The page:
Unfortunately, this is not one of the freedoms we gain from getting older. Acne is mainly due to genetics, hormone changes (hello menopause!), and P.acnes bacteria. As skin's resiliency goes down with age, it's important to be gentle to your skin. For example, cleanse without physical beads in the formula to prevent micro-tears in your skin. Instead, use gentle exfoliation with purifying active ingredients like activated charcoal, salicylic acid, or benzoyl peroxide. Use WOW Skin Science Activated Charcoal Foaming Face Wash With Brush to gently remove dead skin cells that clog pores, with the built-in soft-silicone bristle brush! Always make sure to rehydrate your skin after cleansing. If you're serious about your anti-acne routine, cut out foods that have hormones like dairy, which can fluctuate your hormone levels and cause acne.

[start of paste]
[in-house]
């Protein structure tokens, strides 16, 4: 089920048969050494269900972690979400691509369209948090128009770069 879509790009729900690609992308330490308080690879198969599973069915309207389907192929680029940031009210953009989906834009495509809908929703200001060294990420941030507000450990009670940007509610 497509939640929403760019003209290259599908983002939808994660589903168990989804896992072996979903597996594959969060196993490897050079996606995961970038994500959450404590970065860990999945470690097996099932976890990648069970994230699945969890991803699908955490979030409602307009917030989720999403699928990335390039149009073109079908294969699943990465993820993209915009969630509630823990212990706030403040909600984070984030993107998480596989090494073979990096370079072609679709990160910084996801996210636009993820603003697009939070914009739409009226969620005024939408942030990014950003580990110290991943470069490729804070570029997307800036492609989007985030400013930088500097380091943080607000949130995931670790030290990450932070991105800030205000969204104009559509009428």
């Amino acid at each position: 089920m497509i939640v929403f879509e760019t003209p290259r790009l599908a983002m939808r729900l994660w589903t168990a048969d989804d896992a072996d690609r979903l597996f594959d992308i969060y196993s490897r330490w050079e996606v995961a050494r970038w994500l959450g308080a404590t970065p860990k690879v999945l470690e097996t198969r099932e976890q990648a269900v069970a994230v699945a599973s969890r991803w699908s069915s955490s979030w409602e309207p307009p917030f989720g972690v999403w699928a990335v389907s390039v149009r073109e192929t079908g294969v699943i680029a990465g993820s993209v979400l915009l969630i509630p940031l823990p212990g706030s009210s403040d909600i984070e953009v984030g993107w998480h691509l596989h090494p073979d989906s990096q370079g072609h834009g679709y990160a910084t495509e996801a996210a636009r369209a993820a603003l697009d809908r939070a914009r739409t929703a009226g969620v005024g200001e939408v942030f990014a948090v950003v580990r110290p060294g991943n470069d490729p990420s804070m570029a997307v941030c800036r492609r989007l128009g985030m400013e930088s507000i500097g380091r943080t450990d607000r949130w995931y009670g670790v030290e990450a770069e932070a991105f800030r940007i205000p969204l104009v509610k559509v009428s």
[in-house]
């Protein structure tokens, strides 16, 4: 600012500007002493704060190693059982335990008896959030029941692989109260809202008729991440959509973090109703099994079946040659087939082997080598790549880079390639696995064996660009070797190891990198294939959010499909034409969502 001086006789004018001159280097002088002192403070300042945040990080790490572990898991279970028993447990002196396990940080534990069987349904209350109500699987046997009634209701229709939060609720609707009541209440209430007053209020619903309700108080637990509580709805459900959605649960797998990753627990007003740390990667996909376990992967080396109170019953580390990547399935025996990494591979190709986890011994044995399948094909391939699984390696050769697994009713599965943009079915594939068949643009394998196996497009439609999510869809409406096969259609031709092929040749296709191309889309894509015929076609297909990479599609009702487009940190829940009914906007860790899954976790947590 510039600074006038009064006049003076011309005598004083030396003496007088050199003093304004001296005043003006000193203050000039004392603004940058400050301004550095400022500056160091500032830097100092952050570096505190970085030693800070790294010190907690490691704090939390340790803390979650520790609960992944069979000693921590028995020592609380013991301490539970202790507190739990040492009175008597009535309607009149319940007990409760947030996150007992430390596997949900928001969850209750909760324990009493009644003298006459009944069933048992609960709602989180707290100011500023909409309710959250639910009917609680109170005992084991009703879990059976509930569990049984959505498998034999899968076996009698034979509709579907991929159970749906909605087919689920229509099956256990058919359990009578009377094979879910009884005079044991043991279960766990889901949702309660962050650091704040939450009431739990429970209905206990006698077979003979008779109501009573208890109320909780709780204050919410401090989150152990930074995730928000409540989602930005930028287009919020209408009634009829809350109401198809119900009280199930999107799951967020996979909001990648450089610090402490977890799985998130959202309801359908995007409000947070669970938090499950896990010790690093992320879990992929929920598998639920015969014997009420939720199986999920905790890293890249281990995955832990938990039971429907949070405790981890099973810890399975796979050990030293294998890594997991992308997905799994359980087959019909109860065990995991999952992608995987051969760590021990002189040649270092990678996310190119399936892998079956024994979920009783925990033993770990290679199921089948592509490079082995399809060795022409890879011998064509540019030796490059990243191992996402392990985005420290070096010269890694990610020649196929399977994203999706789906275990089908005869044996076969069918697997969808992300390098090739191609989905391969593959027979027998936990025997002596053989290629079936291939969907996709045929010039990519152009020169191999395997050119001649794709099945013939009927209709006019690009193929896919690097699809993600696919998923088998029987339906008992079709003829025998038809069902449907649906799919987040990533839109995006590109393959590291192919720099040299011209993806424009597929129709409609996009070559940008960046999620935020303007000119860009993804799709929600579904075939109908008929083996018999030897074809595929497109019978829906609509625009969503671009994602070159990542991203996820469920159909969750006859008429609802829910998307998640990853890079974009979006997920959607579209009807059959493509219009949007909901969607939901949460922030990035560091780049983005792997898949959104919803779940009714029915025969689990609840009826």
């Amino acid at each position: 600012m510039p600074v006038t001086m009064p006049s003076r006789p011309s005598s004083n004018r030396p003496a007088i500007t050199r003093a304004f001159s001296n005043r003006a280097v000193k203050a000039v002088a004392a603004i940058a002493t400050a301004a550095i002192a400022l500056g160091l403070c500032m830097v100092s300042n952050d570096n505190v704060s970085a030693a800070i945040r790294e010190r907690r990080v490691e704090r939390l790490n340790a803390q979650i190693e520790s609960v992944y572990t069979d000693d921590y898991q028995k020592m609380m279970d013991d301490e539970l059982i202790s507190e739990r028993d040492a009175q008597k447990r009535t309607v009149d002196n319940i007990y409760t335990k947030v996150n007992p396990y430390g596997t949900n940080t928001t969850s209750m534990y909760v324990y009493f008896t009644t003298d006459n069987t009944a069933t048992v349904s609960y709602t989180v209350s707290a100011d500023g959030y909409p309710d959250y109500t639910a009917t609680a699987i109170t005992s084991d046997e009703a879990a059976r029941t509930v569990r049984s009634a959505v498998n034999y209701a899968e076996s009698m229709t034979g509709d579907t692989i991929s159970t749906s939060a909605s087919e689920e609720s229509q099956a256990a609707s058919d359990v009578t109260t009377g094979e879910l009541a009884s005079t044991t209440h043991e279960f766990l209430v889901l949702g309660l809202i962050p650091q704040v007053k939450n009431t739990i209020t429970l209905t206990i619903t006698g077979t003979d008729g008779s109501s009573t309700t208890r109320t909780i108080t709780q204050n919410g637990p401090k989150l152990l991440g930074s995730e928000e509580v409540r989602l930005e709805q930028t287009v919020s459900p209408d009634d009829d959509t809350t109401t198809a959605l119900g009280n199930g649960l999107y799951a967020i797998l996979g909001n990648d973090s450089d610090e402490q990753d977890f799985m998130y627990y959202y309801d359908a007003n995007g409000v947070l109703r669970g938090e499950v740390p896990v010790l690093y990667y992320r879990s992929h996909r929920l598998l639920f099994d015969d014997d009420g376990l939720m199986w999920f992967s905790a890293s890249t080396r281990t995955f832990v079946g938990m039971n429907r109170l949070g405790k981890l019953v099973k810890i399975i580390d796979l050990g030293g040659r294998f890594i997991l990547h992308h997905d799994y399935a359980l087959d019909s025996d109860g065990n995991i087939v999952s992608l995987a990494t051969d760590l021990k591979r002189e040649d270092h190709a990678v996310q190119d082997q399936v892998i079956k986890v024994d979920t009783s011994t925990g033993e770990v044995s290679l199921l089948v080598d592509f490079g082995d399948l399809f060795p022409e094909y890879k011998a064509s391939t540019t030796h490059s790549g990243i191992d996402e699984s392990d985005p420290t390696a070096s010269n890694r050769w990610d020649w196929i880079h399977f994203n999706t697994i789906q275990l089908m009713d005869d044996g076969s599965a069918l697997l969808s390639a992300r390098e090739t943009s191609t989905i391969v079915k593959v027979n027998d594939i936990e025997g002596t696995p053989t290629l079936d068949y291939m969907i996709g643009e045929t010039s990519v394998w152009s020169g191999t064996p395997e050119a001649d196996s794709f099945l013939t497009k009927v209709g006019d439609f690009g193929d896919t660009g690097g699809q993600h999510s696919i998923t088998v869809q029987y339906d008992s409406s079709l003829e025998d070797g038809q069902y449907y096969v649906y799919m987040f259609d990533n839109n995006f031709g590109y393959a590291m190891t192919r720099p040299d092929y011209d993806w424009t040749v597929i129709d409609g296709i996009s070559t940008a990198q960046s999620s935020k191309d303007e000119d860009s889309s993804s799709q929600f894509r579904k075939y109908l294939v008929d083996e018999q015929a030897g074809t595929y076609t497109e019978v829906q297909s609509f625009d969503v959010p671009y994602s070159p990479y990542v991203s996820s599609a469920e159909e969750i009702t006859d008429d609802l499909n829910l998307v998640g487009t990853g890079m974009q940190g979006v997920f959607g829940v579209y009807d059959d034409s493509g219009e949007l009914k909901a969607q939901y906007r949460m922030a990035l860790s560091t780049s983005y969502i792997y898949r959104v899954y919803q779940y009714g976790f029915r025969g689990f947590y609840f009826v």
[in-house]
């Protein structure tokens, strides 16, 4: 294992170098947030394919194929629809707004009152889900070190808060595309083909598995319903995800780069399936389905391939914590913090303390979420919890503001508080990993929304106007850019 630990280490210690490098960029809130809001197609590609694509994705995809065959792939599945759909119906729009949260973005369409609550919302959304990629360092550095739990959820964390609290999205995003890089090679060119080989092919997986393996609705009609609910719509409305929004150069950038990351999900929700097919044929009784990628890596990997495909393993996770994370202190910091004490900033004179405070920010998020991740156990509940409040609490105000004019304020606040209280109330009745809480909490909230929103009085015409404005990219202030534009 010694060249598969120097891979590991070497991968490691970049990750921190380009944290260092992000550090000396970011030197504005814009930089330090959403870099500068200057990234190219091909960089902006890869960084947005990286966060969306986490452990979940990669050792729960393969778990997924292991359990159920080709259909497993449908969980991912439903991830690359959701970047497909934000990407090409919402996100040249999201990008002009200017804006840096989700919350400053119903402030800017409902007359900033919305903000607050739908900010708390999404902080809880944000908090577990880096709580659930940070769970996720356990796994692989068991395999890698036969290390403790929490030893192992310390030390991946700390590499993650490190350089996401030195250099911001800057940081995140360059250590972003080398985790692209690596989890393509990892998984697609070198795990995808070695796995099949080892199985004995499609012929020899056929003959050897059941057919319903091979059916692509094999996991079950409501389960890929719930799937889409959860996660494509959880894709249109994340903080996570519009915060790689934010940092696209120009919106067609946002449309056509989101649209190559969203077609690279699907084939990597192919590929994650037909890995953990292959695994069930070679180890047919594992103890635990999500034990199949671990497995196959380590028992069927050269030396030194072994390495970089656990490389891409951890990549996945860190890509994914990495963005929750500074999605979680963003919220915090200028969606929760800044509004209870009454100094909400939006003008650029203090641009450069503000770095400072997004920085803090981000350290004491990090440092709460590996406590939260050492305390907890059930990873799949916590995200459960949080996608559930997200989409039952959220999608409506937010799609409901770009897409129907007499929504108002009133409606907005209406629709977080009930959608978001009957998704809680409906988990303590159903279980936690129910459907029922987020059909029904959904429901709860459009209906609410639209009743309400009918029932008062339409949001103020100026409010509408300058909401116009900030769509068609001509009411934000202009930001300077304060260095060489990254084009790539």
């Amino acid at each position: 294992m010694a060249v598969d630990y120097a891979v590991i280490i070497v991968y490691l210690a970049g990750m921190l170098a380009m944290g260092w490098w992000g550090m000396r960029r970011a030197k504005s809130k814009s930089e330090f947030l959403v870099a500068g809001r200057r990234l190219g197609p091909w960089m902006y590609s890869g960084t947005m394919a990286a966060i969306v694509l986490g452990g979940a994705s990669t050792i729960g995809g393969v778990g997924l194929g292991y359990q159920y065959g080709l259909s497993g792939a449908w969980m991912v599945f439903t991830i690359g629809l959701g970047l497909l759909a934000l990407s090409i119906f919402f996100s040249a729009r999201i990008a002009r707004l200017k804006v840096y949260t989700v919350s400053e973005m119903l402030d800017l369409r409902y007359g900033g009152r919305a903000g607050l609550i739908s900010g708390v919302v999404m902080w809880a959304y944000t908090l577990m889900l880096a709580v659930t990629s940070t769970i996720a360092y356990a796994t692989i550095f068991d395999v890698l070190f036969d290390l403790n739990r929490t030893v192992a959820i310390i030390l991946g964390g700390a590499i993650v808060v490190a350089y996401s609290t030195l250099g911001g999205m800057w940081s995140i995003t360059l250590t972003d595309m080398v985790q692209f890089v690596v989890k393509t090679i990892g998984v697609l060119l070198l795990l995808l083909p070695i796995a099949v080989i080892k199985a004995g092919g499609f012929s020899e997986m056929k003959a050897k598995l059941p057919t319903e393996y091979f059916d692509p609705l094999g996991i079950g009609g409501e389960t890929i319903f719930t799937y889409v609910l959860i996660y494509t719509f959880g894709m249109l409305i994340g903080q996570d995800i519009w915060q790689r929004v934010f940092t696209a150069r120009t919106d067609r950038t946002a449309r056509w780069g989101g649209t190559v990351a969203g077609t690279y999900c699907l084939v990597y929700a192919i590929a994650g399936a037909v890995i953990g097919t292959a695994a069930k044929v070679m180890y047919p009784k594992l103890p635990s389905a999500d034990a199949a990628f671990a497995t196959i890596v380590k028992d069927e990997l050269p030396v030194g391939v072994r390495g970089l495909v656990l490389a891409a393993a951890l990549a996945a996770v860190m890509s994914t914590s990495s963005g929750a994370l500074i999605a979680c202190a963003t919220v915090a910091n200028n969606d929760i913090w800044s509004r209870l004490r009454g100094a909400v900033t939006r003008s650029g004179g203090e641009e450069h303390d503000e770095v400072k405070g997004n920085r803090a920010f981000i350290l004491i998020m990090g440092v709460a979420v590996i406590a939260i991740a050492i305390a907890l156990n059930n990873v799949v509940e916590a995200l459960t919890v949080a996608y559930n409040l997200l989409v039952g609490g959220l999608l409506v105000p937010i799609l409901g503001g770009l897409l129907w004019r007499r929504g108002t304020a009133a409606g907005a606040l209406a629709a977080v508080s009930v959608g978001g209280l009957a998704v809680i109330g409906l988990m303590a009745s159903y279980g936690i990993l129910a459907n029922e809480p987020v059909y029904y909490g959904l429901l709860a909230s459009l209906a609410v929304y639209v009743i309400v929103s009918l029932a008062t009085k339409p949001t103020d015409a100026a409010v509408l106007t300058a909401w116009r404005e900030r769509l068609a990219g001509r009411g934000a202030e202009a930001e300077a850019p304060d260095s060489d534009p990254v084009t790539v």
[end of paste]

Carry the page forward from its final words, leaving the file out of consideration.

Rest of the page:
Skin Care Myth #7: Your skin type will stay the same.
This is untrue! There are so many changes our skin goes through, whether it's from hormones, weather changes, or how strong our skin's protection is against outside irritants. Once you find that “perfect” skincare routine, it's easy to feel set for life. In reality, your skin will continue to change throughout your life, multiple times-- and this is normal! We might experience blemishes, blackheads, and other comedones in our 20s, 30s, 40s, 50s, even our 60s. What triggers acne and helps resolve it aren’t dependent on age at all.
You can read more about how your skin condition changes throughout the years here. Keep this busted misconception in mind, because the same skin issues like dark spots, or “age spots” when you're in an older demographic, can come from years of environmental exposure that cause visible imperfections. If you're not using SPF, these can come quicker by not taking good care of your skin.
While this year has been chock-full of uncertainty, we hope busting these skincare myths will help you bring back control over your skin's health. What is a skincare myth or misconception that you want to learn about? Let us know in the comments!